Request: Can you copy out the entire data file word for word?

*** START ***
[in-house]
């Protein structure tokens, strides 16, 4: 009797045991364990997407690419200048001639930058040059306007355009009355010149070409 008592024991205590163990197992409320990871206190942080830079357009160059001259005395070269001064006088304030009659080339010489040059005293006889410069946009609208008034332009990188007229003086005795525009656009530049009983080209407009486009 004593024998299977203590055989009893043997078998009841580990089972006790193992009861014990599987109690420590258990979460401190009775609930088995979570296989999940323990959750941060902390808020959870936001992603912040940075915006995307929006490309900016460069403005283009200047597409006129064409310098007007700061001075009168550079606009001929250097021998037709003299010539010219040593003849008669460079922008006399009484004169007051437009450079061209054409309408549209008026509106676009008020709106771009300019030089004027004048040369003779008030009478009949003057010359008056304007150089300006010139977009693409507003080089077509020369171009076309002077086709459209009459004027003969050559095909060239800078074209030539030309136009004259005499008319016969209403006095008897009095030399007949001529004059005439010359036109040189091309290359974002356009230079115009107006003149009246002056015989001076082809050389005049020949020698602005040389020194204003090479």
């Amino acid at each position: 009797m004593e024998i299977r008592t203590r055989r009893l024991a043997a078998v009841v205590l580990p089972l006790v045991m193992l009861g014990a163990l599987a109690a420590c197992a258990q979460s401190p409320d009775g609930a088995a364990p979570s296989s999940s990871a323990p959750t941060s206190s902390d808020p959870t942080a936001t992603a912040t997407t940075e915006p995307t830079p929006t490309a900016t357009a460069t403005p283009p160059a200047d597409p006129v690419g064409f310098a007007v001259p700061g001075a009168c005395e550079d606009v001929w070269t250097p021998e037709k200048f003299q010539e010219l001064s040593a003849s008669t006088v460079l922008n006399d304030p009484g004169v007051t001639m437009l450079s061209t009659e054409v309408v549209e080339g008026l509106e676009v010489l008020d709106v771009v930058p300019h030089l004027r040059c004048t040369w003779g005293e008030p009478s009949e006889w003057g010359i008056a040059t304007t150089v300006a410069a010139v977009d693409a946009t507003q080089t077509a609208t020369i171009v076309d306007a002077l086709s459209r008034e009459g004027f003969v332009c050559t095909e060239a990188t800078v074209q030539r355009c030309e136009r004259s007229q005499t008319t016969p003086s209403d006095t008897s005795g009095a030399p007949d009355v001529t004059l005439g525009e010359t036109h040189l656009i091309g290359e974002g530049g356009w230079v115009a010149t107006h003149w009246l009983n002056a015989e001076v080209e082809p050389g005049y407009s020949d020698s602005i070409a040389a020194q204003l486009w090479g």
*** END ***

[in-house]
């Protein structure tokens, strides 16, 4: 009797045991364990997407690419200048001639930058040059306007355009009355010149070409 008592024991205590163990197992409320990871206190942080830079357009160059001259005395070269001064006088304030009659080339010489040059005293006889410069946009609208008034332009990188007229003086005795525009656009530049009983080209407009486009 004593024998299977203590055989009893043997078998009841580990089972006790193992009861014990599987109690420590258990979460401190009775609930088995979570296989999940323990959750941060902390808020959870936001992603912040940075915006995307929006490309900016460069403005283009200047597409006129064409310098007007700061001075009168550079606009001929250097021998037709003299010539010219040593003849008669460079922008006399009484004169007051437009450079061209054409309408549209008026509106676009008020709106771009300019030089004027004048040369003779008030009478009949003057010359008056304007150089300006010139977009693409507003080089077509020369171009076309002077086709459209009459004027003969050559095909060239800078074209030539030309136009004259005499008319016969209403006095008897009095030399007949001529004059005439010359036109040189091309290359974002356009230079115009107006003149009246002056015989001076082809050389005049020949020698602005040389020194204003090479």
């Amino acid at each position: 009797m004593e024998i299977r008592t203590r055989r009893l024991a043997a078998v009841v205590l580990p089972l006790v045991m193992l009861g014990a163990l599987a109690a420590c197992a258990q979460s401190p409320d009775g609930a088995a364990p979570s296989s999940s990871a323990p959750t941060s206190s902390d808020p959870t942080a936001t992603a912040t997407t940075e915006p995307t830079p929006t490309a900016t357009a460069t403005p283009p160059a200047d597409p006129v690419g064409f310098a007007v001259p700061g001075a009168c005395e550079d606009v001929w070269t250097p021998e037709k200048f003299q010539e010219l001064s040593a003849s008669t006088v460079l922008n006399d304030p009484g004169v007051t001639m437009l450079s061209t009659e054409v309408v549209e080339g008026l509106e676009v010489l008020d709106v771009v930058p300019h030089l004027r040059c004048t040369w003779g005293e008030p009478s009949e006889w003057g010359i008056a040059t304007t150089v300006a410069a010139v977009d693409a946009t507003q080089t077509a609208t020369i171009v076309d306007a002077l086709s459209r008034e009459g004027f003969v332009c050559t095909e060239a990188t800078v074209q030539r355009c030309e136009r004259s007229q005499t008319t016969p003086s209403d006095t008897s005795g009095a030399p007949d009355v001529t004059l005439g525009e010359t036109h040189l656009i091309g290359e974002g530049g356009w230079v115009a010149t107006h003149w009246l009983n002056a015989e001076v080209e082809p050389g005049y407009s020949d020698s602005i070409a040389a020194q204003l486009w090479g």